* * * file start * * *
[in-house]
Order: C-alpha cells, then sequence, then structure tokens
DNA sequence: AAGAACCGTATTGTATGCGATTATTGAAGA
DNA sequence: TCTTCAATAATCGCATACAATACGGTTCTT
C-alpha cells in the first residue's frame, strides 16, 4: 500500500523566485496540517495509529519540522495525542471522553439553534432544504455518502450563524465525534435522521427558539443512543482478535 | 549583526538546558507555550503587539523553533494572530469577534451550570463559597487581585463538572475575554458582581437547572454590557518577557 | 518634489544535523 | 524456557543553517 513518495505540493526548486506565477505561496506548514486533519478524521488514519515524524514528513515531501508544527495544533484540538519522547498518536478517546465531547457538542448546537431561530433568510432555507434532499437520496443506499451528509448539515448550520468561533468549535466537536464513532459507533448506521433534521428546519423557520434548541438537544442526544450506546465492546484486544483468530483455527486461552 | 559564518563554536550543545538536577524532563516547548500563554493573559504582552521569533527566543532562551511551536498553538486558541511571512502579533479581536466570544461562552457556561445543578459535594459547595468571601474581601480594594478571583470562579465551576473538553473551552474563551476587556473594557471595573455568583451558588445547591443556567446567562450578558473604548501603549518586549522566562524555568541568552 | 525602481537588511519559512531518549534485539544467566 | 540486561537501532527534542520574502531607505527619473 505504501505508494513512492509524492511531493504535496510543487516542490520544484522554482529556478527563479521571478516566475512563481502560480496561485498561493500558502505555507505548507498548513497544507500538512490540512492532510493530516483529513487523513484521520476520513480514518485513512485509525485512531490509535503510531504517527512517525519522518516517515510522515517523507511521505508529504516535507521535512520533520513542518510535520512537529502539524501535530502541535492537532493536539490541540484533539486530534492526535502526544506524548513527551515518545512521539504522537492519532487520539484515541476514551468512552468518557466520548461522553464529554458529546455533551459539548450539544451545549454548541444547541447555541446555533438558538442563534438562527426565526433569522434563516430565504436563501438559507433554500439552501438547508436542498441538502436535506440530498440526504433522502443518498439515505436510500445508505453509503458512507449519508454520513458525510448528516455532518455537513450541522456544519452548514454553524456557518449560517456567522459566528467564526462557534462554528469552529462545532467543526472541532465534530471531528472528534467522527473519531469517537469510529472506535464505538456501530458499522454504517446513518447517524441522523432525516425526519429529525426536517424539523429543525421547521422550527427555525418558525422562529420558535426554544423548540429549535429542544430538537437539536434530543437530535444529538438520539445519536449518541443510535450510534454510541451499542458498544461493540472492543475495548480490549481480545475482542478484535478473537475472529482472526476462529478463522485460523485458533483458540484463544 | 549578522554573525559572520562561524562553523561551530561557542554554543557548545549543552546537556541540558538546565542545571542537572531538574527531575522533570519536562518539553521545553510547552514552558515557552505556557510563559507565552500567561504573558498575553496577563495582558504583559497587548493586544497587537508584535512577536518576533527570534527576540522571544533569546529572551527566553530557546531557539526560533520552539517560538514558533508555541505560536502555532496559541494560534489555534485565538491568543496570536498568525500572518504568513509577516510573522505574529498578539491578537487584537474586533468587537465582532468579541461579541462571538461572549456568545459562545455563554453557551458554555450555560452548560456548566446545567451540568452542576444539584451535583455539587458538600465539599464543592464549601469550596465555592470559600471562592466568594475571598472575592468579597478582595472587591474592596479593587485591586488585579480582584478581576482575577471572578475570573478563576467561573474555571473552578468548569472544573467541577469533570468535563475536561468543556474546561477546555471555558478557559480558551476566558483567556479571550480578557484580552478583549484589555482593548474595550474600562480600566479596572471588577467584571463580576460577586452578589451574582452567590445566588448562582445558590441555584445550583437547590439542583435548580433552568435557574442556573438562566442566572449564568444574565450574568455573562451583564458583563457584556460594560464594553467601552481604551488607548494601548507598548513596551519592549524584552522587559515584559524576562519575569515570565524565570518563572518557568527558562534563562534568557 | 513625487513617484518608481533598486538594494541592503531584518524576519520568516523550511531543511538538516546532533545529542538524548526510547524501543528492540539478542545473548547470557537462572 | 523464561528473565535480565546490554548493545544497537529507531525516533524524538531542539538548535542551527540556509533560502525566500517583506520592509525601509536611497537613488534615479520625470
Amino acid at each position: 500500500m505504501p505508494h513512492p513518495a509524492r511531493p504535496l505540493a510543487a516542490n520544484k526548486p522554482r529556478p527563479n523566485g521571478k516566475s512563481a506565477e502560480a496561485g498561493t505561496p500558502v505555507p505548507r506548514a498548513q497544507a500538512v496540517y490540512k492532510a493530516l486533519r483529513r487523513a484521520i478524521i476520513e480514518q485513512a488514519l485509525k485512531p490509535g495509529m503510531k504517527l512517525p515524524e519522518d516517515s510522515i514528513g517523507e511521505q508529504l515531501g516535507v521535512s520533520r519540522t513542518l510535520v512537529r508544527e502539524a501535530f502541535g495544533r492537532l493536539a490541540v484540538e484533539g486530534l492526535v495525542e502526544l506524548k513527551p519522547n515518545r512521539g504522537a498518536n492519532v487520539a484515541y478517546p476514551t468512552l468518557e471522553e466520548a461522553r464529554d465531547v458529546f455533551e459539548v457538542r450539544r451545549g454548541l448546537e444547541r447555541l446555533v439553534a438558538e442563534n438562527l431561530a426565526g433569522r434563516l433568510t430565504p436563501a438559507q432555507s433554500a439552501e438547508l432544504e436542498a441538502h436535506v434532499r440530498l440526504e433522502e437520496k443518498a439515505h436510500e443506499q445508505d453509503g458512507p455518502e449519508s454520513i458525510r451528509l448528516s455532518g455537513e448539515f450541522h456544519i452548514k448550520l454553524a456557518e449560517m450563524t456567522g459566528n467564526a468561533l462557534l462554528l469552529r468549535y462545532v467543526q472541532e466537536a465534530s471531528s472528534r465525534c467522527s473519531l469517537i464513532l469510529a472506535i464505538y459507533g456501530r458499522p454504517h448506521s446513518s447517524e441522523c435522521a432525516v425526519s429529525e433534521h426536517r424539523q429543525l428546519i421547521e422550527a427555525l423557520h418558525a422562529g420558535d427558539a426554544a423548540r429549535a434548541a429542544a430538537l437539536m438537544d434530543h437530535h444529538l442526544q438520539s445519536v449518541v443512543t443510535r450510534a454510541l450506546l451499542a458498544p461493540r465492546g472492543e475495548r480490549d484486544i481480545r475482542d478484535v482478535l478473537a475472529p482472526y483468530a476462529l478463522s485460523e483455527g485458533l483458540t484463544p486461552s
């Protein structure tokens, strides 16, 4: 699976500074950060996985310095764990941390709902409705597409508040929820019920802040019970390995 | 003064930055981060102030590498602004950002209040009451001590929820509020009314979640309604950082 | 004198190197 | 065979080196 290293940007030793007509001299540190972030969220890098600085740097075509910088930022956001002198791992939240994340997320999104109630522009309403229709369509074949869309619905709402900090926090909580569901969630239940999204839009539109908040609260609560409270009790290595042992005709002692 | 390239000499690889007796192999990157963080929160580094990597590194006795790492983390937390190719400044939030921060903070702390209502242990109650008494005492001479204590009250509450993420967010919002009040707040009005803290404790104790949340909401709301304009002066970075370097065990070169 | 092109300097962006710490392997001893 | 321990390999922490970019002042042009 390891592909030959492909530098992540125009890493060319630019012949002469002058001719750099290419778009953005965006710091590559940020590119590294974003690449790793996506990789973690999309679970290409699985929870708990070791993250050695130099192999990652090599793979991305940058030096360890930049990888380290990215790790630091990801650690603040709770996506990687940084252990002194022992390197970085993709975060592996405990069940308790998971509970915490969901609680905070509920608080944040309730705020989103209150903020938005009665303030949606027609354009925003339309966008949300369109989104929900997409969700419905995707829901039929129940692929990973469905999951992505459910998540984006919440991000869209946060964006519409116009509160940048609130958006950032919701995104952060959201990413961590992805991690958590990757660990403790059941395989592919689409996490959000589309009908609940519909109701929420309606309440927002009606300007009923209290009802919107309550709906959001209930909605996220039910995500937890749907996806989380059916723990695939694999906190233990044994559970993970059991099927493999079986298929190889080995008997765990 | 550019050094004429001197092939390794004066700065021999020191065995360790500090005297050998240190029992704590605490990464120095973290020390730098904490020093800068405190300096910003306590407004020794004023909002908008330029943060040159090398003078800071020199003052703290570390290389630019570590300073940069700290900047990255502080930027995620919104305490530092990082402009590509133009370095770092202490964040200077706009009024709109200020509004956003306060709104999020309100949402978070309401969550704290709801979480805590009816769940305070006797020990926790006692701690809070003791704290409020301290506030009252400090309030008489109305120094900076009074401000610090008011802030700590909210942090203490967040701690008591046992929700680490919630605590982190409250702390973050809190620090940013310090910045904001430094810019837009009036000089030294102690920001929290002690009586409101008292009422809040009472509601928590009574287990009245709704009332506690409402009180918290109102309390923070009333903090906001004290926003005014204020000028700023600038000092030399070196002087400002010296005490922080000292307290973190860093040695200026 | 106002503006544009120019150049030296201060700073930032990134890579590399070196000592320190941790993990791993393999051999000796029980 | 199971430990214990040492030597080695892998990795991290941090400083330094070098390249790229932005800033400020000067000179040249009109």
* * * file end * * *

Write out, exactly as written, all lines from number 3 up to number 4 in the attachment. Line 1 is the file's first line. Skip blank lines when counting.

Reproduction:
DNA sequence: AAGAACCGTATTGTATGCGATTATTGAAGA
DNA sequence: TCTTCAATAATCGCATACAATACGGTTCTT